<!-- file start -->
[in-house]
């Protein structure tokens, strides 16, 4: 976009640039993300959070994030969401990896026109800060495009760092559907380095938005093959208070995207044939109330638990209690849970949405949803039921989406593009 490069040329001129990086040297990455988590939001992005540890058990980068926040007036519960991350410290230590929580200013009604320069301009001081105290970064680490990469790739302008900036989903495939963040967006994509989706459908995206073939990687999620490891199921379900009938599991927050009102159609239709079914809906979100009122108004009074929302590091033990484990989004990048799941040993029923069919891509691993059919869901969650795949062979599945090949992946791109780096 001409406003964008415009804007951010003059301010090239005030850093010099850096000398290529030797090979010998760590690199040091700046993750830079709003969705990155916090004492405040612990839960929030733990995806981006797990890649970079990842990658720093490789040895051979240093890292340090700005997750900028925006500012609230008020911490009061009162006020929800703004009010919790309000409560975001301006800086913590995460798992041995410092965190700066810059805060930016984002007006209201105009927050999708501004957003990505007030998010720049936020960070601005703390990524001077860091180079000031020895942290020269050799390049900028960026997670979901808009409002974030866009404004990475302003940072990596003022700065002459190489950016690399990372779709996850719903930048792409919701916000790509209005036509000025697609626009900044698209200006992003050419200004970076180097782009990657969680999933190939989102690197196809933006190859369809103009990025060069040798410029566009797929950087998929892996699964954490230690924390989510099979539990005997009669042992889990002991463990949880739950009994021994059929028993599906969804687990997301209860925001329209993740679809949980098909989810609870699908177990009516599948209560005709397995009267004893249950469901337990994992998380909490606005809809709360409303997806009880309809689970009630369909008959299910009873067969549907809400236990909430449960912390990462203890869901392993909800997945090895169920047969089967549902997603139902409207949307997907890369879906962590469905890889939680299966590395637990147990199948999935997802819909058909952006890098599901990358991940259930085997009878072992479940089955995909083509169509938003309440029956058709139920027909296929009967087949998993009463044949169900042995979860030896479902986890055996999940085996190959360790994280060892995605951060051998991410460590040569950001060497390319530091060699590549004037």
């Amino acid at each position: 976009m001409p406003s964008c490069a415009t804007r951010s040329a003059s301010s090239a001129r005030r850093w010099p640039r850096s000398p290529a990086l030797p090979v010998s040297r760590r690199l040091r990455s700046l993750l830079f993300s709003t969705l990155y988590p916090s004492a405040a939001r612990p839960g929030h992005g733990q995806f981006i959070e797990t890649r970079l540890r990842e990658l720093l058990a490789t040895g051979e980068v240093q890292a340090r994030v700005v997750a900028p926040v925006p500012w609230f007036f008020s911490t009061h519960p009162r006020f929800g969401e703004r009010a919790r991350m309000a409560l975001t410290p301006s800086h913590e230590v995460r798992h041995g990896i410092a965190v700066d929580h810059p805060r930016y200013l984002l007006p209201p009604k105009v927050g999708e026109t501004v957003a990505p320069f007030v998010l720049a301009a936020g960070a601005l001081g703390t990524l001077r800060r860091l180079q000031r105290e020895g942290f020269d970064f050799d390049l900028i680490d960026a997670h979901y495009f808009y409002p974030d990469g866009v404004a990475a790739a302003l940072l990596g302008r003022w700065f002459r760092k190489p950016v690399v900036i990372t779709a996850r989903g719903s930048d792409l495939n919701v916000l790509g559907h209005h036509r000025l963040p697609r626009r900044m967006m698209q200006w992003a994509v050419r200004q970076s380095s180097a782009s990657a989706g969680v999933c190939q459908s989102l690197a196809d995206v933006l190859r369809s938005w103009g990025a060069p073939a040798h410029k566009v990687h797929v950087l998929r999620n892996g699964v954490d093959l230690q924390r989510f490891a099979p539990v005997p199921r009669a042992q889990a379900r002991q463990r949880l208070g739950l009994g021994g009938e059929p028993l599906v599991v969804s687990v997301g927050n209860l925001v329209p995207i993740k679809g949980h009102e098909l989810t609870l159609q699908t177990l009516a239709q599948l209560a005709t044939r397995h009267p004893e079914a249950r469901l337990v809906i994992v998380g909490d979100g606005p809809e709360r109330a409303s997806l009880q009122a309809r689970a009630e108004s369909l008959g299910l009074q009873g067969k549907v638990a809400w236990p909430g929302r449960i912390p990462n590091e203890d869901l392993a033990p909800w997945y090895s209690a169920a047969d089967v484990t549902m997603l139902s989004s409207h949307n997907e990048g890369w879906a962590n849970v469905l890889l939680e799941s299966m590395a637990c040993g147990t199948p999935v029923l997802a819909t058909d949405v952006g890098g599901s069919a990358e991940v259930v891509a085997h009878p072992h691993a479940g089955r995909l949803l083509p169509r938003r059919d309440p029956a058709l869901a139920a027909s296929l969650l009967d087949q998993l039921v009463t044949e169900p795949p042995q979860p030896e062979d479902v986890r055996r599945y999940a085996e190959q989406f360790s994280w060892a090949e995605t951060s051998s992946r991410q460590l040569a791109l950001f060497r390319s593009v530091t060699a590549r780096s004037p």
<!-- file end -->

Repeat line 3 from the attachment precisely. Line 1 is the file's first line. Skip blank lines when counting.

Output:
């Amino acid at each position: 976009m001409p406003s964008c490069a415009t804007r951010s040329a003059s301010s090239a001129r005030r850093w010099p640039r850096s000398p290529a990086l030797p090979v010998s040297r760590r690199l040091r990455s700046l993750l830079f993300s709003t969705l990155y988590p916090s004492a405040a939001r612990p839960g929030h992005g733990q995806f981006i959070e797990t890649r970079l540890r990842e990658l720093l058990a490789t040895g051979e980068v240093q890292a340090r994030v700005v997750a900028p926040v925006p500012w609230f007036f008020s911490t009061h519960p009162r006020f929800g969401e703004r009010a919790r991350m309000a409560l975001t410290p301006s800086h913590e230590v995460r798992h041995g990896i410092a965190v700066d929580h810059p805060r930016y200013l984002l007006p209201p009604k105009v927050g999708e026109t501004v957003a990505p320069f007030v998010l720049a301009a936020g960070a601005l001081g703390t990524l001077r800060r860091l180079q000031r105290e020895g942290f020269d970064f050799d390049l900028i680490d960026a997670h979901y495009f808009y409002p974030d990469g866009v404004a990475a790739a302003l940072l990596g302008r003022w700065f002459r760092k190489p950016v690399v900036i990372t779709a996850r989903g719903s930048d792409l495939n919701v916000l790509g559907h209005h036509r000025l963040p697609r626009r900044m967006m698209q200006w992003a994509v050419r200004q970076s380095s180097a782009s990657a989706g969680v999933c190939q459908s989102l690197a196809d995206v933006l190859r369809s938005w103009g990025a060069p073939a040798h410029k566009v990687h797929v950087l998929r999620n892996g699964v954490d093959l230690q924390r989510f490891a099979p539990v005997p199921r009669a042992q889990a379900r002991q463990r949880l208070g739950l009994g021994g009938e059929p028993l599906v599991v969804s687990v997301g927050n209860l925001v329209p995207i993740k679809g949980h009102e098909l989810t609870l159609q699908t177990l009516a239709q599948l209560a005709t044939r397995h009267p004893e079914a249950r469901l337990v809906i994992v998380g909490d979100g606005p809809e709360r109330a409303s997806l009880q009122a309809r689970a009630e108004s369909l008959g299910l009074q009873g067969k549907v638990a809400w236990p909430g929302r449960i912390p990462n590091e203890d869901l392993a033990p909800w997945y090895s209690a169920a047969d089967v484990t549902m997603l139902s989004s409207h949307n997907e990048g890369w879906a962590n849970v469905l890889l939680e799941s299966m590395a637990c040993g147990t199948p999935v029923l997802a819909t058909d949405v952006g890098g599901s069919a990358e991940v259930v891509a085997h009878p072992h691993a479940g089955r995909l949803l083509p169509r938003r059919d309440p029956a058709l869901a139920a027909s296929l969650l009967d087949q998993l039921v009463t044949e169900p795949p042995q979860p030896e062979d479902v986890r055996r599945y999940a085996e190959q989406f360790s994280w060892a090949e995605t951060s051998s992946r991410q460590l040569a791109l950001f060497r390319s593009v530091t060699a590549r780096s004037p």